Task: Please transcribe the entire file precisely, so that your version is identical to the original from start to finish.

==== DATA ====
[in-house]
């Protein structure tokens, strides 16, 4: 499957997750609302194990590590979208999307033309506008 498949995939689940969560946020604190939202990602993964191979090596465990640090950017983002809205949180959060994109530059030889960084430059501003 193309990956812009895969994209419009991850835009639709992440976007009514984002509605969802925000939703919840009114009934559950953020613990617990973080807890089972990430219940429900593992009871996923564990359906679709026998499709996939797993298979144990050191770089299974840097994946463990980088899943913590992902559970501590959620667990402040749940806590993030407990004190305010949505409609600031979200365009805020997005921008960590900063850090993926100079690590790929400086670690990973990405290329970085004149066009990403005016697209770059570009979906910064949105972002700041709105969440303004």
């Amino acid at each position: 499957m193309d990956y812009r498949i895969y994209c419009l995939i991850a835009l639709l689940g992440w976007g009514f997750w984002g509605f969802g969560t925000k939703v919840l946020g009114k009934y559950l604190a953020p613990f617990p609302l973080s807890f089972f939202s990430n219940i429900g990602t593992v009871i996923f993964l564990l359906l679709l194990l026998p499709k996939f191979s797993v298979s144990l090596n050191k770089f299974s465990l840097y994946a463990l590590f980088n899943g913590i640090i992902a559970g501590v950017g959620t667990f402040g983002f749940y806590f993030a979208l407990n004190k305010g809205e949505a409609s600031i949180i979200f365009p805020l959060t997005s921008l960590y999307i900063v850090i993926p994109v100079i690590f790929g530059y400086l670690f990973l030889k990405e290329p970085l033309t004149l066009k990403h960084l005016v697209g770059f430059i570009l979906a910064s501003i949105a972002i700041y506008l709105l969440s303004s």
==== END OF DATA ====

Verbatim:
[in-house]
């Protein structure tokens, strides 16, 4: 499957997750609302194990590590979208999307033309506008 498949995939689940969560946020604190939202990602993964191979090596465990640090950017983002809205949180959060994109530059030889960084430059501003 193309990956812009895969994209419009991850835009639709992440976007009514984002509605969802925000939703919840009114009934559950953020613990617990973080807890089972990430219940429900593992009871996923564990359906679709026998499709996939797993298979144990050191770089299974840097994946463990980088899943913590992902559970501590959620667990402040749940806590993030407990004190305010949505409609600031979200365009805020997005921008960590900063850090993926100079690590790929400086670690990973990405290329970085004149066009990403005016697209770059570009979906910064949105972002700041709105969440303004």
């Amino acid at each position: 499957m193309d990956y812009r498949i895969y994209c419009l995939i991850a835009l639709l689940g992440w976007g009514f997750w984002g509605f969802g969560t925000k939703v919840l946020g009114k009934y559950l604190a953020p613990f617990p609302l973080s807890f089972f939202s990430n219940i429900g990602t593992v009871i996923f993964l564990l359906l679709l194990l026998p499709k996939f191979s797993v298979s144990l090596n050191k770089f299974s465990l840097y994946a463990l590590f980088n899943g913590i640090i992902a559970g501590v950017g959620t667990f402040g983002f749940y806590f993030a979208l407990n004190k305010g809205e949505a409609s600031i949180i979200f365009p805020l959060t997005s921008l960590y999307i900063v850090i993926p994109v100079i690590f790929g530059y400086l670690f990973l030889k990405e290329p970085l033309t004149l066009k990403h960084l005016v697209g770059f430059i570009l979906a910064s501003i949105a972002i700041y506008l709105l969440s303004s």